A passion for helping people succeed
Glenwood Springs, CO Colorado
The Pre-Collegiate Program has been known to be a local gathering of teachers and mentors with one task at hand: preparing teenagers for college. It was precisely two years ago when the former principal of the Glenwood Springs High School, Michael Wells, received an offer to join the program. While working at Glenwood Springs Middle School as the assistant principal, he took this opportunity to continue helping students build up their chances to receive more than just a high school education, but also a college education.
Students turn to the Pre-Collegiate Program for many reasons. Some students have no desire to succeed in school or even finish. For most, college is becoming more unaffordable as the years progress. And others just struggle with grades in general.
When a student joins the program they are assigned to a mentor. This is someone who will make a plan fitted for them and their family to help them make the appropriate choices throughout their school career, and someone who will give them the encouragement needed to make them jump for opportunity before it walks away.
Now, two years after the program welcomed Wells into its learning environment, he is 60 years old and currently upholding the position of a mentor for a small team of eighth-grade students at Glenwood Springs Middle School. “I have had a long career and I am retired, but that doesn’t mean I’ve lost passion for helping people succeed,” he says.
“It’s so rewarding even though it is a six-year commitment. It’s incredible how much you can learn from a student.” None of Wells’ Pre-Collegiate students have gone away for college so far because they’re still in middle school, but many of his past learners have when he was their principal.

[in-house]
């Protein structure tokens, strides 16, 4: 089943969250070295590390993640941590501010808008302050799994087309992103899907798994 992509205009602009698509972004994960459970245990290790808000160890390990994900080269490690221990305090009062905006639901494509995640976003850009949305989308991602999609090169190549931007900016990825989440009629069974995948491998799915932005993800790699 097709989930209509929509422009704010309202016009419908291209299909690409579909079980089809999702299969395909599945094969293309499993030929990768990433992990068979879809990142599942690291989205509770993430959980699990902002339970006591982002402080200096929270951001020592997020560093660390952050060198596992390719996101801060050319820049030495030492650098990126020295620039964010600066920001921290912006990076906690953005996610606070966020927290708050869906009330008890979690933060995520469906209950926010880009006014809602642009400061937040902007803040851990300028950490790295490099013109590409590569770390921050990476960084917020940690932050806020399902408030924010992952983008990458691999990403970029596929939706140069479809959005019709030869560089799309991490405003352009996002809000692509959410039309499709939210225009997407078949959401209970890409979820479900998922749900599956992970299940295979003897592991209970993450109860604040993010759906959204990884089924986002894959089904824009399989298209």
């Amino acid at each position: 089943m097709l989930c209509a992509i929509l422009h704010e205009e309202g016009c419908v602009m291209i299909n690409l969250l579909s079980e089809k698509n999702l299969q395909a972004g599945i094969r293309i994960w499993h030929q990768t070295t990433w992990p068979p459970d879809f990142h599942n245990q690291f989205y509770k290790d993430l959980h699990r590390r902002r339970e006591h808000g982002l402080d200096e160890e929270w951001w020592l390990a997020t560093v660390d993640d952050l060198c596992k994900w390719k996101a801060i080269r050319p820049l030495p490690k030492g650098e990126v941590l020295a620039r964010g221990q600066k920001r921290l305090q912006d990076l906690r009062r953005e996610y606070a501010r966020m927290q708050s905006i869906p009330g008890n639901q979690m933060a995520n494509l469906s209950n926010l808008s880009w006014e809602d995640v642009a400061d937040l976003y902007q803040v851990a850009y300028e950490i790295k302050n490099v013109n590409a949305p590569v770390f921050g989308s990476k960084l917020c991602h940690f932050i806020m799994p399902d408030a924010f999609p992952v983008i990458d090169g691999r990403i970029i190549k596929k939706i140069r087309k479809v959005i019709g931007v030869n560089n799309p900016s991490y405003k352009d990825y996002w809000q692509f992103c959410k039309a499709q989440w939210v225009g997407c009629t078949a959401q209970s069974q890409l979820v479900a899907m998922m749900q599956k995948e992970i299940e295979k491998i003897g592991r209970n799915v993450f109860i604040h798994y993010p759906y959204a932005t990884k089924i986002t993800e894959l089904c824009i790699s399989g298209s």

“I have a full bookshelf with about 10 to 12 books written and autographed by some of my students that have gone off to college and are being successful. But it was disappointing when students came up to me and said that they quit and will just go and work in the coal mines and make a living that way, because back then that was legal and school wasn’t a requirement. But now there is only a handful of jobs available where people don’t have to have a high school diploma,” Wells explained. Wells believes that it is seen as a failure for a teacher when a student made the choice to drop out of school because a teacher’s job bears the responsibility to prepare the students for college, the world, their careers and where they will end up 30 to 40 years from now.
Wells said that his hardest challenge in high school was keeping an interest in many things they taught him and focusing on those subjects. He grew up in Chicago, where he enrolled at the University of Illinois after high school, and majored in political science. According to Wells, college was an expectation in his family: He had to go. But Wells never had a doubt that he wouldn’t make it.
Today, Wells stays active outside of the Pre-Collegiate Program by hosting yearly celebrations such as Miracle Monday, supporting the Glenwood Springs High School sporting teams, and traveling to many parts of the world such as Europe, England and around North America. Wells spends most of his other free time reading, enjoying the outdoors, and volunteering with the community and at events that capture his interest, one of which would be the Democratic National Convention.
After years of dedicated time and support given to our schools and community by Wells, he still continues to provide students the path of opportunity straight to college through the Pre-Collegiate Program.
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